Know Your Numbers

“I’m not old enough to have high blood pressure”

“I don’t feel unwell”

“No one in my family has high blood pressure”

There’s a reason high blood pressure (hypertension) is called the “silent killer”.

Super sleuth “silent killer”

It lies in wait in super sleuth mode showing no, if any, signs of its presence. Often the first you become aware that you have hypertension is when you experience a serious cardiovascular event such as a stroke or a heart attack.

High blood pressure is the cause of strokes and heart attacks in 50% of cases. 6 million people in the UK have high blood pressure yet don’t know it.

Hypertension also increases your risk of:

  • heart failure
  • kidney failure
  • issues with eyesight

In short, it’s not something you want to be complacent about.

Identifying the “silent killer”

The only way to fight this invisible enemy is to #knowyournumbers and check your blood pressure readings.

It’s simple to measure your blood pressure and this can be done at the GP’s surgery or in the comfort of your own home with a blood pressure monitor.

Know Your Numbers

Blood pressure is the force exerted on the walls of blood vessels by blood.

When you measure blood pressure two numbers make up the reading and will look like this 120/80mmHg:

  • The first number tells you the highest level your blood pressure reaches when your heart beats. It is also known as your systolic blood pressure
  • The second number tells you the lowest level your blood pressure reaches when your heart relaxes between beats and is known as your diastolic blood pressure.

Blood pressure is considered to be within the normal range if it measures between 120/80mmHg and 90/60mmHg.

If blood pressure measures above 120/80mmHg consistently you are likely to suffer from elevated blood pressure and should consult your GP.

If blood pressure measures below 90/60mmHg consistently you are likely to be suffering from low blood pressure and should consult your GP.

I know my numbers, now what?

Though hypertension can be caused by factors outside our control such as race/ethnicity, family history, gender and certain medical conditions, there are some risk factors that we can control including (but not limited to) what we eat.

What not to eat

Even if you’ve never checked your blood pressure most of us will know that if blood pressure is elevated (or you are concerned about your cardiovascular health) the following should be limited:

  • Salt
  • Alcohol

Fats that are high in omega 6 fatty acids such as vegetable oils should also be limited. Although omega 6 fatty acids are essential, we only need a small amount. When we overconsume omega 6 fatty acids, which is easily done if consuming processed food regularly, it can cause inflammation which is detrimental not only to our cardiovascular health but also to overall health.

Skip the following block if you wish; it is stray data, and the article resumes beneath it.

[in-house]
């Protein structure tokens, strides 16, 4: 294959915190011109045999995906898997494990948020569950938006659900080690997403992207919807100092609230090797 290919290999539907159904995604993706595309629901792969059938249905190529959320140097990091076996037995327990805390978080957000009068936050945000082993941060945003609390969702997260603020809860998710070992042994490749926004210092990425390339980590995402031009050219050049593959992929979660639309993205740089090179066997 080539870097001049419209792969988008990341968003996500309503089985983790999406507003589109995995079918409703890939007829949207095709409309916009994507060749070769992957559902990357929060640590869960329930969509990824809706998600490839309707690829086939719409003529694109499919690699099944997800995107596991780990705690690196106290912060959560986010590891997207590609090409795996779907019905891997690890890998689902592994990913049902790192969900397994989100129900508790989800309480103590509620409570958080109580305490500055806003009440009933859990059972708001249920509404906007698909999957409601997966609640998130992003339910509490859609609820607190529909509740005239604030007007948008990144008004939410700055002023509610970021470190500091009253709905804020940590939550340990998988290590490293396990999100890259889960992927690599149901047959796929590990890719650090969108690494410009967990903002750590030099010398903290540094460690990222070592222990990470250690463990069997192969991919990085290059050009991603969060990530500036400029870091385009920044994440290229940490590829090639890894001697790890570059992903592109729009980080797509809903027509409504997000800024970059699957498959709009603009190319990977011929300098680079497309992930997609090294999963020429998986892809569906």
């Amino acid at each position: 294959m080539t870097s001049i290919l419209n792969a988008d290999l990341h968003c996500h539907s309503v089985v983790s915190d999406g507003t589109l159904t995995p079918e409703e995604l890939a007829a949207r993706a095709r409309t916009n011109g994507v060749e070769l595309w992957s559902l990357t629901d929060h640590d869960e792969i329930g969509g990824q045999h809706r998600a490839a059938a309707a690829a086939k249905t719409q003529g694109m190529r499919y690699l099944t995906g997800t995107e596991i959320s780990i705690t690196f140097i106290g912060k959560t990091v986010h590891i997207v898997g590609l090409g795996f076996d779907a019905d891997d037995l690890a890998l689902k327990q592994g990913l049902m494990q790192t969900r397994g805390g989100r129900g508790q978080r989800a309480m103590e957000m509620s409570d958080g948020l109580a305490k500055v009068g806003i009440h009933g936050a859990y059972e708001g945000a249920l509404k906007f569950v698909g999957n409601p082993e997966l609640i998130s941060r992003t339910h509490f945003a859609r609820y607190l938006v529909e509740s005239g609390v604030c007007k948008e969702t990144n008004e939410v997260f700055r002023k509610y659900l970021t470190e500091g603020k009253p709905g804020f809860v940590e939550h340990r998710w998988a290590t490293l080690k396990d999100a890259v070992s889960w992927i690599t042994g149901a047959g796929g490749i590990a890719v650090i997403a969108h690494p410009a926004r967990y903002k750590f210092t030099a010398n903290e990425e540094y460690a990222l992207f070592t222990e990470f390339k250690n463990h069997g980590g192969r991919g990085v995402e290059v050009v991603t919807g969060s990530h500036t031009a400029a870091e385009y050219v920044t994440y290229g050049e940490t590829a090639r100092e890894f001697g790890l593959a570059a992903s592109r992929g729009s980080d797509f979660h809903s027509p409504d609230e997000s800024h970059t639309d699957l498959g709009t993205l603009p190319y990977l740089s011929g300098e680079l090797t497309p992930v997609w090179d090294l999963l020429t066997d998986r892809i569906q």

What to eat

What most people don’t know even if they do have elevated blood pressure (or are concerned about cardiovascular health) is that certain foods can help lower blood pressure as well as support general cardiovascular health and these include:

  • Beetroot
  • Blackberries
  • Blueberries
  • Chilis
  • Cacao
  • Red Pepper
  • Green Tea
  • Red Wine (in moderation!)

Why?

The biologically active plant compounds that are responsible for the bright colour of these foods are also potent antioxidants and protect cells from damage.  

They also release nitric acid which is turned into nitric oxide, an important biological messenger that helps to keep your arteries functioning well by relaxing blood vessel walls. When they relax the vessels dilate and the pressure within them drops, lowering blood pressure.

  • Apples
  • Oats
  • Red Lentils
  • Bulgur Wheat

Why?

Foods high in soluble fibre such as apples, oats, lentils and bulgur wheat.  

Soluble fibre absorbs fluid and binds cholesterol in the digestive tract and carries it out before it can be taken up in the body which is helpful in lowering blood pressure.

Bulgur wheat is also rich in magnesium which supports relaxation of blood vessels walls

  • Turmeric
  • Sweet Potatoes
  • Fish high in Omega 3 e.g. Sardines, Mackerel, Anchovies, Salmon & Herring

Why?

High levels of inflammation are associated with an increased risk of stroke and heart attack. We also know that chronic inflammation, even at low levels, has a negative effect on our blood vessels and cardiovascular health in general. Eating foods that help to lower inflammation is there advisable when seeking to reduce hypertension or fight cardiovascular disease.

Take the time to #knowyournumbers and protect yourself from the “silent killer”.

Know your numbers is an annual campaign run by Blood Pressure UK to raise awareness of high blood pressure and to encourage all adults to check their blood pressure.

Sources:

Murray M. and Pizzorno J. (2006). The Encyclopaedia of Healing Foods. Croydon, U.K., Time Warner Books

Schuster J. et al. Effects of Oats on Lipid Profile, Insulin Resistance and Weight Loss [online]. Nutricion Hospitalaria, 1;32(5):2111-6, 2015.

Basu A, Rhone M and Lyons TJ., Berries: Emerging Impact on Cardiovascular Health [online]. Nutrition Reviews, Volume 68, Issue 3, 1 March 2010, Pages 168–177, 1 March 2010.

Greger M. (2018). How Not to Die. London, U.K., Pan Books.

www.bloodpressureuk.org

www.heart.org

www.bhf.org.uk

www.hopkinsmedicine.org

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